Thursday, 11.—I went to the lower town and visited them: they also were very friendly. The town is situated on the east bank of the river, about three miles below the middle town, and the middle town about one mile below the upper town. The head chief lives in the middle town and one chief in each of the other towns.

Friday, 12.—All was still and quiet, nothing going on worthy of notice; all busy about their employment. The old men were lying on their couches and smoking their pipes; the old women were making sacks in which to gather their corn and beans and potatoes: the young women were making mats to sleep on and weaving wampum belts for the warriors; the young men were constantly riding from town to town visiting and playing cards and gambling continually after the return from their buffalo hunt, which lasted fourteen days.

When a hunter rides out for elk or deer, and returns with the spoils, he rides to the door of his wigwam, where he finds his wife sitting at work, and a kettle of corn and beans and a little buffalo meat or bones broken, or elk meat, all ready for him. If not quite done, she steps to the next door and returns with his wooden bowl and ladle full. The Indian throws off at the door his meat in a great hurry, unharnesses his horse, lies down on some skins or blankets and eats his food prepared for him, enough for four white men.

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The meat is left in charge with the squaw. He has no more care of it. He has done his part in getting the meat and bringing it to his house. The squaws then prepare and dry or smoke the meat. This they call jerking the meat, so that it will not spoil. Meat prepared this way is dried in the blood, and will keep year after year if not eaten before. Nothing of notice occurred through the day.

I spent the forenoon in the town. In the afternoon I went to see the Indian who was appointed by the council to conduct me home. He was gone to the lower town on a drunken frolic. I stayed until he came home, which was a little before sunset. I then returned to my place of lodging. Soon after I had got to bed or laid down upon my blanket, I heard the beating of a drum. An Indian came in, or came to the door and said that we must all attend the feast or dance. At an instant each one caught a bowl and ladle, and ran for the place of gathering. I went with the crowd, though not equipped. I had no bowl or ladle, but was made welcome as though I was an Indian with the rest. A place was prepared for me to sit or lie down as I chose; and as they all lay down, I laid down with the rest, between two large warriors, who soon commenced smoking their pipes. The music was continually playing. After smoking was past, the war chief began to dance, and was followed by his braves with a hideous yell as each fell into the dance. They passed around the room three or four times, and then they were joined by the squaws. They all and each one performed their parts well that was assigned them, from the least to the greatest; and I think better time kept by those that danced I never saw before. All was solemn and silent as though they were going to be burnt at the stake,—except, when the chief gave the whoop, they all answered with a yell that would reach the very heavens. This dance continued about one hour while the supper was preparing. They then all took supper; and after supper, commenced dancing again as usual. This performance lasted until about three o'clock in the morning when all went quietly to their homes.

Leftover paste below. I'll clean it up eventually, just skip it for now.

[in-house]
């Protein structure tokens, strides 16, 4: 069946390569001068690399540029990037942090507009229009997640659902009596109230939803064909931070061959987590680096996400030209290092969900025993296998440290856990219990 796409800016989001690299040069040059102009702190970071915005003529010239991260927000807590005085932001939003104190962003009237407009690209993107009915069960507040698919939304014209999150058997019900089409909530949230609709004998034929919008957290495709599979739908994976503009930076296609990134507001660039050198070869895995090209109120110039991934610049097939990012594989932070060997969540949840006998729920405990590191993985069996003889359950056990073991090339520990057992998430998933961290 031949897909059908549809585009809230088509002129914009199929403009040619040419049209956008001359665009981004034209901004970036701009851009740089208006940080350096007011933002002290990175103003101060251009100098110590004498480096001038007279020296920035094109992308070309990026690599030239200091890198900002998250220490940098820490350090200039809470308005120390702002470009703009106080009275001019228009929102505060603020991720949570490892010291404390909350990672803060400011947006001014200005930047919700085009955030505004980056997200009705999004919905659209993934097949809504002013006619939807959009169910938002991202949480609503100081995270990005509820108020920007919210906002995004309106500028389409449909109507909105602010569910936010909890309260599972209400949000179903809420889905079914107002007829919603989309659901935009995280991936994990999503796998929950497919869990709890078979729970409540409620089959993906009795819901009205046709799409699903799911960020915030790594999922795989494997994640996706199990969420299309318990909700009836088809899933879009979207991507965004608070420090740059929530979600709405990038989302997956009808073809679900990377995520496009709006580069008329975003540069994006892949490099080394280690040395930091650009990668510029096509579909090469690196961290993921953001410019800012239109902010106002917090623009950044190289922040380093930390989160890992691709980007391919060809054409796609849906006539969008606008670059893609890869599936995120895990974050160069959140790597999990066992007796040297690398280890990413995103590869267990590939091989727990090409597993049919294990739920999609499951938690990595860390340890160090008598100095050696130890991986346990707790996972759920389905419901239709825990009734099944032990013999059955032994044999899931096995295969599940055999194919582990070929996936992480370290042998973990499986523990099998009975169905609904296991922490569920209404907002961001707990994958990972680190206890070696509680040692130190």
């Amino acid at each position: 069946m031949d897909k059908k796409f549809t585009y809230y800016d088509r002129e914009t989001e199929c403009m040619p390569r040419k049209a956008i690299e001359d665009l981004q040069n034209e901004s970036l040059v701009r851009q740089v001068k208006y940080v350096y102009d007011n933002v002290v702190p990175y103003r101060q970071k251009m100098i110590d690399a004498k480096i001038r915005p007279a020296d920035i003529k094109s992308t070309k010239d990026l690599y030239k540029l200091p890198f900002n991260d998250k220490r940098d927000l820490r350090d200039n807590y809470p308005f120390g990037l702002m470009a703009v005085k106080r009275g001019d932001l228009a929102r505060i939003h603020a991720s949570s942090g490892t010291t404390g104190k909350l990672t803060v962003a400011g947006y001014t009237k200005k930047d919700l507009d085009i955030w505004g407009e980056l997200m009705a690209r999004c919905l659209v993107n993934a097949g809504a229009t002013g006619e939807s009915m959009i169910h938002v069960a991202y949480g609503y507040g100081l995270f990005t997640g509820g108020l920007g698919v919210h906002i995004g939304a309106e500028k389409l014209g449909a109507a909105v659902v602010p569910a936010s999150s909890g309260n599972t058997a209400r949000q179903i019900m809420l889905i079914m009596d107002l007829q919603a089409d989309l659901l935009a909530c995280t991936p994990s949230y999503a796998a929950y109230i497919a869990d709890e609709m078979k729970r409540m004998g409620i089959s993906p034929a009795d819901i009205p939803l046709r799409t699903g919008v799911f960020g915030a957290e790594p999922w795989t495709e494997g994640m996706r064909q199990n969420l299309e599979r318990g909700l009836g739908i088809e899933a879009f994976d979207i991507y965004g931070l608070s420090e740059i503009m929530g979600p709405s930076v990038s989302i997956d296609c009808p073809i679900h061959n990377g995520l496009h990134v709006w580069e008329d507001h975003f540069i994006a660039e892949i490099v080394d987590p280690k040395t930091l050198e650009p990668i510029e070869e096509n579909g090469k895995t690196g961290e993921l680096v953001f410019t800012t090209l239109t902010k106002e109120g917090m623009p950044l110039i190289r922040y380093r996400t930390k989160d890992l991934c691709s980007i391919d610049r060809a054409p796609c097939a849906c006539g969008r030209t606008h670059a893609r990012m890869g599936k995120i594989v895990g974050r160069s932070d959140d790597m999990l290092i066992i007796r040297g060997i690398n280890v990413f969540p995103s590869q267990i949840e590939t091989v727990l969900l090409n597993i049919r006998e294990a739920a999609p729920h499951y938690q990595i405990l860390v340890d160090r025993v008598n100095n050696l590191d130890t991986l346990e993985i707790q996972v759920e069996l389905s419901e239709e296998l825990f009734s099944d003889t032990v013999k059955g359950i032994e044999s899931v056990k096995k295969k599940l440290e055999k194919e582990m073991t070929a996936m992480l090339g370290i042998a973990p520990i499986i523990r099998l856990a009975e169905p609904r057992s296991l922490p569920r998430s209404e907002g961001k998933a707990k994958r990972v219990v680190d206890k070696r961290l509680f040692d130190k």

The next morning, the chief sent for me to take breakfast with him. I immediately went. The two little girls were cooking, frying flour pancakes. The chief's wife was busily engaged attending on her sick child in s small booth built for that purpose out at the door. These cakes above mentioned, fried by those little girls, were just scorched a little on either side, and the middle was dough. As it was those cakes and sweetened water was a good breakfast.

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Saturday morning, 13.—This morning the chief told me that in consequence of being used in the manner I was, in coming to visit them, they had come to the conclusion that they would not let the same Indian go back with me that came with me, and that they had selected in the first council, but after more investigation, they concluded to make a new selection of men that would be more respectable and could do honor to their nation, and have authority to act for the tribe; and it would be satisfactory to the whole nation, as the nation was much displeased with the conduct of Neotanah, and in council gave him a severe flogging, and said that he was not fit to go anywhere amongst the whites. They seemed to express much regret and feeling of sorrow that I had received such treatment from one that pretended to be a friend and an honorable man of the Pottawatomies, for they consider themselves honorable men.

While I now write, I have seven of the most honorable in the tribe around me—the head chief and his counselors. One of them is aged, his head is silvered over with age; while in his prime none could endure more fatigue, none whose constitution was stronger than his: but now he says, he is soon to go and shake hands with the great Shaminyto (that is, God) that had made him, and had given him strength to hunt, and in war to fight his enemies. Here the old man would show the wounds received in battle, in fighting for his nation, his wife and little ones. He said he had never fought but on the defensive. Ninety-eight years, as near as be can remember, he has seen; and now, he says, he wants to know how the Mormons worship the great Shaminyto different from what he did; if the best way, he wanted to get into it before he went on his journey to see the great Shaminyto.